3. The following is from the GSA OASIS 8(a) Sub-Pool On-Ramp RFP: For Mentor-Protege JVs, the SBA must approve the Mentor-Protege Agreement before the firm may submit an offer (reference 13 CFR 125.9(d)(1)(i), 13 CFR § 124.520(d)(1)(i)). For 8(a) Joint Ventures where all members are small under the applicable size standard per 13 CFR 124.513(e), the SBA must approve the JVA prior to award, not prior to submission of an offer. This requirement is causing a lot of heartache for 8(a) Mentor-Protege JVs. A lot of folks (including consultants and contracts attorneys) are saying that GSA is violating SBA rules in that they can't require approval of the 8(a) Mentor-Protege JV prior to submission of an offer because the regulations state that approval must happen prior to award. Of the 369 questions and answers provided in Amendment 04 Q&A, probably 20 of them were directly related to the above requirement. Admittedly, I also initially thought that GSA was going against SBA regulations with this requirement. Then I dug more into the regulations and now I actually think that GSA is correct. Here's why: GSA is essentially stating that 13 CFR § 124.513, which allows SBA approval of the 8(a) agreement prior to award doesn’t apply to 8(a) JVs formed under SBA’s mentor-protégé program, but rather 13 CFR § 124.520 and 125.9, which require approval of the JV agreement prior to submission of an offer, applies to 8(a) and SB Mentor-Protégé JVs. 13 CFR § 124.513 is almost entirely silent on Mentor-Protégés, whereas 13 CFR § 124.520 and 125.9 are specific to the Mentor-Protégé program. So the regulations contain two distinct requirements with respect to SBA's approval of joint venture agreements: If you're an 8(a) JV (meaning both or all members are 8(a) Participants) SBA approval of the JV agreement is required prior to award. If you're a Mentor-Protege 8(a) JV, SBA approval of the JV agreement is required prior to submitting an offer. Do you agree with this interpretation? If not, why?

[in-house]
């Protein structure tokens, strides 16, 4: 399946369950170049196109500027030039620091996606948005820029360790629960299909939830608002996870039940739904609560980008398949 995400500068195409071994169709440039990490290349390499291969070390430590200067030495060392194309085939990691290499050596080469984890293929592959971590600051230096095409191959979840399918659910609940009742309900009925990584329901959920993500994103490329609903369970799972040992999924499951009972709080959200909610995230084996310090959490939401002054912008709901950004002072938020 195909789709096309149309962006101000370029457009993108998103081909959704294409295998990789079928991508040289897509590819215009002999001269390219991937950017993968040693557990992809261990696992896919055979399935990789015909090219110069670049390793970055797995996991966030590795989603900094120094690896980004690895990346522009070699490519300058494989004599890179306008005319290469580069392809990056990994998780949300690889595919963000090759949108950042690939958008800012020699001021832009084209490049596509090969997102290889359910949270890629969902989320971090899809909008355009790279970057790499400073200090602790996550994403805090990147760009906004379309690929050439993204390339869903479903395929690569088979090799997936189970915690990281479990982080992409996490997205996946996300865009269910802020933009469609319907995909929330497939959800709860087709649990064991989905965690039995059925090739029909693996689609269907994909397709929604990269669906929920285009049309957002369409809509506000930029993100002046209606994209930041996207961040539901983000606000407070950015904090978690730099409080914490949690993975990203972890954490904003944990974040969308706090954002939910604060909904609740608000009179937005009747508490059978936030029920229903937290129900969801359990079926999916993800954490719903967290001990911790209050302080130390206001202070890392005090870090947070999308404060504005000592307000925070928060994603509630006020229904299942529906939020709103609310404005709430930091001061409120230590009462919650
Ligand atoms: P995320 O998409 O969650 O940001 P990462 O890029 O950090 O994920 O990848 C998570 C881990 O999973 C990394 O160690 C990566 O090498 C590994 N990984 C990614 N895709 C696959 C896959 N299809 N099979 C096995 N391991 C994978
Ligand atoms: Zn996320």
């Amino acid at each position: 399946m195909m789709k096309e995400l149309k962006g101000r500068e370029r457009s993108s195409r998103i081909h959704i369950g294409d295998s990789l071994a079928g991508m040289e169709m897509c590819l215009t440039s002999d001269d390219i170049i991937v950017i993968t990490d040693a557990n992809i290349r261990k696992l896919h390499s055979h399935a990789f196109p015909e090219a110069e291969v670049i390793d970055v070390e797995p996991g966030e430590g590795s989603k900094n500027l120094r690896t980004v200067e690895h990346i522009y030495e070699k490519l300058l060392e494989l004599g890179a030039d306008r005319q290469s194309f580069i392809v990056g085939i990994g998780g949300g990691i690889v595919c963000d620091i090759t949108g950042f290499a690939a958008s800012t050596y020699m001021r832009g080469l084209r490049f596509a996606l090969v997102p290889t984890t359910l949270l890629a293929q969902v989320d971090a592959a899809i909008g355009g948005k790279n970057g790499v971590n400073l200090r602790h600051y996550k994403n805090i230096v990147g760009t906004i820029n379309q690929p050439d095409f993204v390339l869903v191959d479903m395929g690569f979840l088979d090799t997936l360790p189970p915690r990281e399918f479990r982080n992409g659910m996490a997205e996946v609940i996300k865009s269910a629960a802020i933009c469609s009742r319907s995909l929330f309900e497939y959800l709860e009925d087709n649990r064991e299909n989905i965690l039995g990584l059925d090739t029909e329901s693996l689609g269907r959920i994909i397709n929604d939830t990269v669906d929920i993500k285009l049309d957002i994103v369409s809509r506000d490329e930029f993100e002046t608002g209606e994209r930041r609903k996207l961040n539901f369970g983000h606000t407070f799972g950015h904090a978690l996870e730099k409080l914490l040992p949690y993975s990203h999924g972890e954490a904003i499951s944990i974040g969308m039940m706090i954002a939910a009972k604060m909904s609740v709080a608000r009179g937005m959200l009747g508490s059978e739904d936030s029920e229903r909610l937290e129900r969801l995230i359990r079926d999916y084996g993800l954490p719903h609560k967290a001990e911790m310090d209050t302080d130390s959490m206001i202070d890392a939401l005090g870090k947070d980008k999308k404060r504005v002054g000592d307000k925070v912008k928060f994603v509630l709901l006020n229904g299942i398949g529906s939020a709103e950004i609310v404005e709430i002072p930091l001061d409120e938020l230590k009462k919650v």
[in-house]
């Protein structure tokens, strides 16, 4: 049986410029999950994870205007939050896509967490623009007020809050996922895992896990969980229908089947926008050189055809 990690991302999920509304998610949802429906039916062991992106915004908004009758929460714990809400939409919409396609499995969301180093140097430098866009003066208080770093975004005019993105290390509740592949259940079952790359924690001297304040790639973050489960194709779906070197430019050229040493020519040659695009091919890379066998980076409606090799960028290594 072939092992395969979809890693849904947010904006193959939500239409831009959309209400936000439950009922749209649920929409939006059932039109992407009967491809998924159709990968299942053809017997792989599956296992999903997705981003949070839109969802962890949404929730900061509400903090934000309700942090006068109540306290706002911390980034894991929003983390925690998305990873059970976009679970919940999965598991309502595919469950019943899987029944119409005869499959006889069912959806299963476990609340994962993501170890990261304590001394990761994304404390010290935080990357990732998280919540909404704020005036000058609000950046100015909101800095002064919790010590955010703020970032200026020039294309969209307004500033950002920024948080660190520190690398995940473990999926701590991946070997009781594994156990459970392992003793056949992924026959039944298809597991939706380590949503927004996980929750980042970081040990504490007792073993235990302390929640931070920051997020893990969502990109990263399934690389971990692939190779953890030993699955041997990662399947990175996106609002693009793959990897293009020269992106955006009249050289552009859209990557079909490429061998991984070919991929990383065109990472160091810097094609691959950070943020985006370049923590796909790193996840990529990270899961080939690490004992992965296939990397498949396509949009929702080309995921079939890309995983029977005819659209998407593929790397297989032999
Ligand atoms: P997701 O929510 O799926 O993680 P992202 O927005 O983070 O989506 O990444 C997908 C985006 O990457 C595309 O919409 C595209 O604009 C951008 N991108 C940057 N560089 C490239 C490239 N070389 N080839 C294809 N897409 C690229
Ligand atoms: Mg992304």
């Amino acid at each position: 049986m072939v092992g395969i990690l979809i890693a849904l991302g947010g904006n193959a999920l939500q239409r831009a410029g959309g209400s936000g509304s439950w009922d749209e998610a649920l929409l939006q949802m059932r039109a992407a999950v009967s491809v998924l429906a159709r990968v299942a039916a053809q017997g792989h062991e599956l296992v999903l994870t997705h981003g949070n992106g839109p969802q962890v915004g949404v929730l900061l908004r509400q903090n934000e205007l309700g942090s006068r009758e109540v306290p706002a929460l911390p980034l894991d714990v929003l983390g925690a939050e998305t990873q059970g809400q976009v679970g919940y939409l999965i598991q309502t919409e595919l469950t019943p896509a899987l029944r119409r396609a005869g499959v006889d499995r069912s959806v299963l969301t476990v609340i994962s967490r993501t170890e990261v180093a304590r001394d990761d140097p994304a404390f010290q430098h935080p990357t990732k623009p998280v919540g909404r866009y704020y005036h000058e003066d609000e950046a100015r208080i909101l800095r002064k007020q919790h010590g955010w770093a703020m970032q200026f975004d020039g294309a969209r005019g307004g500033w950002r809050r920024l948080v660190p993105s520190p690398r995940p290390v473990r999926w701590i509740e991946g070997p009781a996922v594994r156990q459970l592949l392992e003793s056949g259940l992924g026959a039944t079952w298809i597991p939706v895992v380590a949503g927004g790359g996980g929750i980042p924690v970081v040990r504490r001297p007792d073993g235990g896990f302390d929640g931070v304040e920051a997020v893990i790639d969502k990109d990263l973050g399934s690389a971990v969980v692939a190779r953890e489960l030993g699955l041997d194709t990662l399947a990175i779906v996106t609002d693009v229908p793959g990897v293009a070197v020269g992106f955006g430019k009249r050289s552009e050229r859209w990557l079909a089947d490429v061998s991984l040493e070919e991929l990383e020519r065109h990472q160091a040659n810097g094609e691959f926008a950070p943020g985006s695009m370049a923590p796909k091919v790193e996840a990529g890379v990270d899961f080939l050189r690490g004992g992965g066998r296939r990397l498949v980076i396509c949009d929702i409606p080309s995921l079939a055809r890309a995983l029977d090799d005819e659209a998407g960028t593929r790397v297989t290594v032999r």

4. Our consultant (who's a former DCAA auditor) is telling us that DCAA's interpretation of 52.216-8 Fixed Fee (Jun 2011) is that the contractor is required to withhold 15% of the fixed fee, that the 15% is mandatory, and if contractors don't do this, they'll be cited with an accounting system deficiency. She's consulted for several other contractors and said that one of them was recently cited with an accounting system deficiency for this very reason, which was fully supported by the DCMA ACO. My interpretation of this clause is that it does not impose any kind of obligation on the contractor. The clause does contain a requirement for the Contracting Officer to withhold a certain amount/percentage of the fee, and to release a certain amount/percentage as stated in the clause, but there’s no obligation for the contractor to withhold any of the fixed fee (i.e. underbill the Government on the fee). I think the contractor should bill the full amount of the fee and the Contracting Officer is responsible for withholding the required amount of fee from payment. If the contractor were to underbill the fee, there would be nothing for the Contracting Officer to withhold. If the Contracting Officer doesn’t do any withholding of the fee, that should be on the Contracting Officer, not the contractor. Our auditor then told me that DCAA pamphlet 7641.90 ("Information for Contractors") also states that it's the contractor's responsibility to withhold 15% of the fixed fee. I reviewed the manual and it doesn't actually state that, but rather refers back to FAR 52.216-8 and provides a sample voucher where the Contracting Officer has designated a 15% reserve for the fixed fee. I certainly don't view this sample voucher as direction or a requirement for the contractor to withhold/underbill 15% of the fee. While a withhold amount less than 15% is apparently almost unheard of, the FAR does state that the amount of the withhold is a subjective "not to exceed 15%, or $100,000, whichever is less, to protect the Government's interest", so the reserve technically could be a lower percentage, based on what the Contracting Officer feels is adequate to protect the Government’s interest. That DCAA could cite a contractor for not doing something that isn’t required by contract is very frustrating and concerning to me. The clause/regulation states as clear as day that the Contracting Officer is to withhold a reserve not-to-exceed (discretionary amount) 15 percent of the total fixed fee, which is why I’m surprised that DCAA could expect contractors to interpret that to mean that the contractor must voluntarily underbill the fixed fee by exactly 15% (a non-discretionary amount). And apparently if contractors don't do the mental gymnastics required to arrive at this same bizarre interpretation of the clause, DCAA will cite the accounting system as deficient and may even require repayment of the fee reserve that "should have been withheld". I should also mention that our company has had several CPFF contracts with both the DoD and EPA over the years and we've never been required to withhold a percentage of our fixed fee from billings and have also never had any portion of fee withheld by the Gov't. I'm not saying it shouldn't have been withheld (it should have), but it just hasn't happened. Am I missing something here?? Has anyone else had to deal with this?